The appellate court ruled against us, and accepted the argument that the ALJ had discretion to rule that it was too late to hear more evidence.  But, amazingly, the court also held that Monica had not even raised the constitutional claims before the ICC.  In a petition for rehearing, we pointed out with infinite specificity the exact locations in the record where she raised these claims. She had even gone so far as to quote the entire text of the contract clause, word for word, in motions before the Administrative Law Judge, and all this was in the record of the administrative proceeding.

The petition for rehearing was denied.  We then petitioned the Illinois Supreme Court for leave to appeal. That, too, was denied.  The Illinois Supreme Court has the power to decide which cases it is going to hear, and it declined to hear this one without ruling on the merits one way or the other.

The only avenue left was the United States Supreme Court. 

Consider the position Monica found herself in.  She had by this time asked the Administrative Law Judge, the Illinois Commerce Commission, the appellate court, and now the Illinois Supreme Court just to read and consider the contracts that appeared to prohibit the availability charges that people had been paying for decades. She had tried to get these agencies of state government to at least consider that these charges violated the contracts and constitutional rights of thousands of Oak Run residents.  But every arm of state government had refused even to hear that claim.  The rate proceeding was like a railroad train speeding down the tracks, and it seemed that a statutory and constitutional claim brought by a single property owner was not going to be allowed to stand in its path. 

Monica decided that she wanted to petition the Supreme Court for a Writ of Certiorari, and we have done so.  We argue in the petition that the ICC and the Illinois courts have violated Monica’s rights under the due process clause of the Fourteenth Amendment to the US Constitution.  We contend that the state has misinterpreted its own administrative law rules in order to avoid having to consider an important federal constitutional claim.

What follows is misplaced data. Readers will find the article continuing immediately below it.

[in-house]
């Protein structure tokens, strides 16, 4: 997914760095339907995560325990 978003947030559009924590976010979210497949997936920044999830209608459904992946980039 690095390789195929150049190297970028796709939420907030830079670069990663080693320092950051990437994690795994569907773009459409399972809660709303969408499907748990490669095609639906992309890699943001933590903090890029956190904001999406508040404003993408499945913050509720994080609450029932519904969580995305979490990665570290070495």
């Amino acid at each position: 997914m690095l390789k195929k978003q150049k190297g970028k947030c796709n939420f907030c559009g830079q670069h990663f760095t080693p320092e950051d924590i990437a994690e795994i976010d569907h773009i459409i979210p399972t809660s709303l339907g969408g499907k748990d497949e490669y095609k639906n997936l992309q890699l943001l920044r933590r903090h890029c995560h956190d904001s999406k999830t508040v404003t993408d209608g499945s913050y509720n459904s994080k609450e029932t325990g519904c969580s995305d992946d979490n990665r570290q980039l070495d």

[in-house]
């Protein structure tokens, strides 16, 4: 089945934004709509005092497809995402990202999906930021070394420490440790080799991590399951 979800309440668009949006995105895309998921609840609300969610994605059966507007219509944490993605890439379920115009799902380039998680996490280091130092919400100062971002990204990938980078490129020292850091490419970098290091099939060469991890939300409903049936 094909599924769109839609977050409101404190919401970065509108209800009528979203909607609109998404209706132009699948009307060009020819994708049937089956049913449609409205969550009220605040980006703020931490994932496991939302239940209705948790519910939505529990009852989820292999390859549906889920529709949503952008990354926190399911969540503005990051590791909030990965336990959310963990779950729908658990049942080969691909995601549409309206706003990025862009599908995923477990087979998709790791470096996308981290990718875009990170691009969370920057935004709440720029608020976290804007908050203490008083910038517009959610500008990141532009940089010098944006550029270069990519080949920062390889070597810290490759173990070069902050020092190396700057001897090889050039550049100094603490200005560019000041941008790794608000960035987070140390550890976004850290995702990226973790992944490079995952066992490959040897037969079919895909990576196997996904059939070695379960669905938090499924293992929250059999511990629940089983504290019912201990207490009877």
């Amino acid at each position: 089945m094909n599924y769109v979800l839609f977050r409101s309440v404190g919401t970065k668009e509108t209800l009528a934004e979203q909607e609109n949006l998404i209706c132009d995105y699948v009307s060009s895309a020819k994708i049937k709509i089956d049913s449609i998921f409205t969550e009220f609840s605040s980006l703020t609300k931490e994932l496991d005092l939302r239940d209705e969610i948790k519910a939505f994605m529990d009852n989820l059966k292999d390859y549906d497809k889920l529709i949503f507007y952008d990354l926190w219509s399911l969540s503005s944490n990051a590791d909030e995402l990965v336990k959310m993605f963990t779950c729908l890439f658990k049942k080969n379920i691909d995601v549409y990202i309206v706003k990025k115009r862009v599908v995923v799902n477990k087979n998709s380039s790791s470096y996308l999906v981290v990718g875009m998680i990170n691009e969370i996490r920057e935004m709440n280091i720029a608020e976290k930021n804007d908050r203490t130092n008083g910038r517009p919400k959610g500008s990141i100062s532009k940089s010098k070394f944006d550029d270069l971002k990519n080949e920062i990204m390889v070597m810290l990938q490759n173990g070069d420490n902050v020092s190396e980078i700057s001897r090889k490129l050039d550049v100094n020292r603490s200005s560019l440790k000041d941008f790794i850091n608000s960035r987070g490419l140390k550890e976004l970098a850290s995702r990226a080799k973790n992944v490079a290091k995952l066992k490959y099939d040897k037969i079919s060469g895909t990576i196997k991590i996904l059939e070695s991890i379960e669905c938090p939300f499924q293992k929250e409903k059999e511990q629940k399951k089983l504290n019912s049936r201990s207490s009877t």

We know that the Supreme Court receives almost 10,000 petitions every year and ends up granting full review with briefing and oral argument to fewer than 80 of them. Another 100 or so will be summarily decided without oral argument. The rest will just be denied review, without explanation.  Petitioning the Supreme Court is always a long shot, no matter who you are.  The Supreme Court has enormous discretion to hear whatever cases it chooses.  The Court does this by having law clerks read the petitions and make recommendations to the justices, and then the justices take a vote. It takes four votes out of nine for the Court to review a case.  The decision to review a case is not based on whether an error appears to have been committed, because the Supreme Court is not in the business of correcting errors by lower courts. The Supreme Court is a policy making court.  The decision to take up a case is based on the importance of the issue to four members of the Court.   We have tried to convince the Court that this case matters, because the Court should protect the rights of individuals who dare to stand up to a powerful utility company, a powerful state agency, and a powerful state court.

We know that the odds are long. But Monica is one of those rare people who are guided by a strong sense of right and wrong.  She refuses to accept injustice if there is any way to fight it.  Most of all, she stands up for other people who are victims of injustice and for whatever reason are not able to stand up for themselves.  And her view of this situation is that thousands of Oak Run owners, without their knowledge or understanding, have been gouged for decades by a regulated utility company, in violation of their contracts and their constitutional rights. 

Their homeowner association is not going to represent their interests or defend their rights. Neither are the state regulators or the Illinois courts.  So, Monica has petitioned the highest court in the nation to correct what she sees as a massive injustice.